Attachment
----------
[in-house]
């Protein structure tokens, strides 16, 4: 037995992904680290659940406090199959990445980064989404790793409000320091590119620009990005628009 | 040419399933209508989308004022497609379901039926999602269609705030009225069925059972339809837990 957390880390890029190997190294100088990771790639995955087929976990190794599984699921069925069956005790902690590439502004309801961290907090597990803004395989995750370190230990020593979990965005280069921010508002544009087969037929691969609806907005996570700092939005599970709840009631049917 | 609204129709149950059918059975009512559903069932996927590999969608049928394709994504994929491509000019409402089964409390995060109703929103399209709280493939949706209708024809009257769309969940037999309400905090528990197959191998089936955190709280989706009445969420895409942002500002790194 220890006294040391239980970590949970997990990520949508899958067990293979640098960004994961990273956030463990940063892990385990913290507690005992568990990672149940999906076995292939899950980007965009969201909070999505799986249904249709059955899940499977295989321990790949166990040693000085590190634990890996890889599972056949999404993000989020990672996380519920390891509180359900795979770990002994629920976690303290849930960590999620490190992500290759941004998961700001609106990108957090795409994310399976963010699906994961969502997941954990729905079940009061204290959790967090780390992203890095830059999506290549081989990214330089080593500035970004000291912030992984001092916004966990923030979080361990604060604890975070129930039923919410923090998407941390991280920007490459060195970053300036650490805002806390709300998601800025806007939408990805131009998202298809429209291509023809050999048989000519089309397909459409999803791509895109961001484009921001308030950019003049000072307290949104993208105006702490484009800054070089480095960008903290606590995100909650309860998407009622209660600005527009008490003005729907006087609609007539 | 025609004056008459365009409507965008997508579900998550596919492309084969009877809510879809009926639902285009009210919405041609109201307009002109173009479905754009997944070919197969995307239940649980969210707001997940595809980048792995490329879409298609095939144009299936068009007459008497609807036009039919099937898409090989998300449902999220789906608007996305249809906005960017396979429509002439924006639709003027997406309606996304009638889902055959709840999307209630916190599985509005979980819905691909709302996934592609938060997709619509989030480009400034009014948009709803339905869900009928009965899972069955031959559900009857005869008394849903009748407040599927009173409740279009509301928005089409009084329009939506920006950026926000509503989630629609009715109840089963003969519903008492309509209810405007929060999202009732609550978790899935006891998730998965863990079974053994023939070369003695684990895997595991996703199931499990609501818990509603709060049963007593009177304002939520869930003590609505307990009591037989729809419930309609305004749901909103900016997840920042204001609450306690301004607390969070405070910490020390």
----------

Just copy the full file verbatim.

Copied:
[in-house]
């Protein structure tokens, strides 16, 4: 037995992904680290659940406090199959990445980064989404790793409000320091590119620009990005628009 | 040419399933209508989308004022497609379901039926999602269609705030009225069925059972339809837990 957390880390890029190997190294100088990771790639995955087929976990190794599984699921069925069956005790902690590439502004309801961290907090597990803004395989995750370190230990020593979990965005280069921010508002544009087969037929691969609806907005996570700092939005599970709840009631049917 | 609204129709149950059918059975009512559903069932996927590999969608049928394709994504994929491509000019409402089964409390995060109703929103399209709280493939949706209708024809009257769309969940037999309400905090528990197959191998089936955190709280989706009445969420895409942002500002790194 220890006294040391239980970590949970997990990520949508899958067990293979640098960004994961990273956030463990940063892990385990913290507690005992568990990672149940999906076995292939899950980007965009969201909070999505799986249904249709059955899940499977295989321990790949166990040693000085590190634990890996890889599972056949999404993000989020990672996380519920390891509180359900795979770990002994629920976690303290849930960590999620490190992500290759941004998961700001609106990108957090795409994310399976963010699906994961969502997941954990729905079940009061204290959790967090780390992203890095830059999506290549081989990214330089080593500035970004000291912030992984001092916004966990923030979080361990604060604890975070129930039923919410923090998407941390991280920007490459060195970053300036650490805002806390709300998601800025806007939408990805131009998202298809429209291509023809050999048989000519089309397909459409999803791509895109961001484009921001308030950019003049000072307290949104993208105006702490484009800054070089480095960008903290606590995100909650309860998407009622209660600005527009008490003005729907006087609609007539 | 025609004056008459365009409507965008997508579900998550596919492309084969009877809510879809009926639902285009009210919405041609109201307009002109173009479905754009997944070919197969995307239940649980969210707001997940595809980048792995490329879409298609095939144009299936068009007459008497609807036009039919099937898409090989998300449902999220789906608007996305249809906005960017396979429509002439924006639709003027997406309606996304009638889902055959709840999307209630916190599985509005979980819905691909709302996934592609938060997709619509989030480009400034009014948009709803339905869900009928009965899972069955031959559900009857005869008394849903009748407040599927009173409740279009509301928005089409009084329009939506920006950026926000509503989630629609009715109840089963003969519903008492309509209810405007929060999202009732609550978790899935006891998730998965863990079974053994023939070369003695684990895997595991996703199931499990609501818990509603709060049963007593009177304002939520869930003590609505307990009591037989729809419930309609305004749901909103900016997840920042204001609450306690301004607390969070405070910490020390």